nº50 / 1:54 MARRAKESH 2020 / PART-I
What is behind the ochre wall? A three-day discovery at 1:54 Contemporary African Art Fair Marrakesh 2020. Interviews, reviews and the most prominent artists and art galleries of the last virus-free Art Fair.
Review by Zoltan Alexander
A VOYAGE THAT NEVER SHOULD HAVE ENDED
Interviews and featured galleries, artists by Zoltan Alexander
Interview with founder Touria El Glaoui of 1:54 Contemporary African Art Fair (London, New York, Marrakesh)
interview with gallery owner Nathalie Locatelli of Galerie 127 (Marrakesh)
Followed by a selection of satellite exhibitions throughout the city: Hassan Hajjaj and Ismail Zaidy at Riad Yima (Marrakesh), Eric van Hove at Voice Gallery (Marrakesh), Nicolas Lefebvre, Sara Imloul, David Daim (Paris) and Denis Dailleux (Cairo) at Galerie 127 (Marrakesh)
1:54 Marrakesh 2020 / © video by Zoltan Alexander ZOLTAN+MEDIA
I wonder if we have the right in our damaged society to enjoy beautiful moments and exceptions such as meeting artists, gallerists, curators and art lovers in order to guard against sentimentality. Maybe we should turn away from all known structures. What allows us to understand, to hope?
Writing about 1:54 is an easy job in London but not in Marrakesh. Whilst one could rigorously follow a short journalistic review format to cover art fairs, it is utterly impossible in Marrakesh; the mind wonders and breaks all known formats. The Fair is inseparable from the city and its people. The review turns into an ode.
No matter how many times you have visited Marrakesh, it will always make the heart beat faster. Upon arrival the hot air hits your face, the sun embraces the ochre city, the dusty pink, uni-colour buildings, the palm trees. It reflects on the pool of the Riads and makes Koutoubia Mosque solid red whilst the haunting muezzin invites you to pray.
The traffic noise drifts with the hypnotic Arabic music and goatskin-covered drums throughout the city. The air carries the steaming grills of fish, oil, burnt wood, a dizzying mix of citrus, magnolia and gasoline. In the narrow alleys of the Medina (the old city), one has to navigate cautiously between the crowd, stubborn donkeys, fast-speeding scooters, lost tourists, street performers and storytellers. Alongside the stores old men sitting in their traditional hooded caftans and fez accompanied by obedient pets and occasional tamed snakes.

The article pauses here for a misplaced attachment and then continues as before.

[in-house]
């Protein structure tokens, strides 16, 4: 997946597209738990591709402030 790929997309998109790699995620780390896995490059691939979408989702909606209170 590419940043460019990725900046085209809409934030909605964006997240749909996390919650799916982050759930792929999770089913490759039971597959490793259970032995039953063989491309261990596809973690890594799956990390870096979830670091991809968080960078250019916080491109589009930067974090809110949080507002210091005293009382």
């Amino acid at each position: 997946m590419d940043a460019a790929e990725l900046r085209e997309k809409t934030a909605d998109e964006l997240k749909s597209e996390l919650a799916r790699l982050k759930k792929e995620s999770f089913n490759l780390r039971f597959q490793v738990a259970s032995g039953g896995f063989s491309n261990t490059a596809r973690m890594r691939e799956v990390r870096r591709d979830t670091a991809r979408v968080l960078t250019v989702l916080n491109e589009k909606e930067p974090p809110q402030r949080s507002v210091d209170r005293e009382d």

When the night falls, you feel an opening up of life and most unusually stars appear in the clarity of the night sky.
The Moroccan circle, halqa, relies on storytelling, as well as improvisation and spontaneity. It has existed since the 11th century when Marrakesh was once a capital and medieval trading post. The city preserves the aesthetic glory of a forgotten time, it is magical, mesmerising and somewhere a bit dangerous as without noticing, it gets under your skin and you helplessly fall in love with its magic, never wanting to leave, it's a city that has seduced everyone from Winston Churchill to Yves Saint Laurent.
Marrakesh is timeless, mystical, musical and alluring. Moroccans have preserved forgotten centuries. Despite rapid modernisation, the Medina, surrounded with a 16km red wall, is an oasis. A city-in-a-city with its labyrinths, there are no signs of a fast-paced world or any high-fashion brands.
Guéliz (the new city), on the other hand, is radically different with its kaleidoscopic spectrum of culture, traditional and industrious market places, large buildings, noisy wide avenues from the French-era filled with Moroccan and European cafés. Restaurants, bars, as well as art galleries and mainstream fashion stores complement its European-style new architecture.
Further East of Marrakesh, La Palmeraie, could be another city with its waste-space and glorious palm-tree scenery, hidden luxury spas and private villas.
Marrakesh has been attracting artists for centuries. The city has recently been rediscovered as a cultural hub. Visitors do not come to see camels and belly dancers anymore; only the appallingly dressed tourists who do not pay much respect to others around them anyway.
As Bertolucci once described in his movie "Thé au Sahara":
"Whereas tourists merely pass through on a fixed schedule and hurry back home without taking the time to savour the details, travellers belong no more to one place than to the next, move slowly over a period of time, weeks, months, sometimes years, as the mood dictates. Travellers need never return." In that respect, I am a true traveller.
Maybe journalism should be similar, sentences conceived in their own time and rhythm, remote from impossible deadlines and rushed publishing. Maybe journalistic writing should be more like storytelling, personal, analytical, philosophical and fact-correct rather than a race. It's a language which is not fully ours yet. Our present time will tell.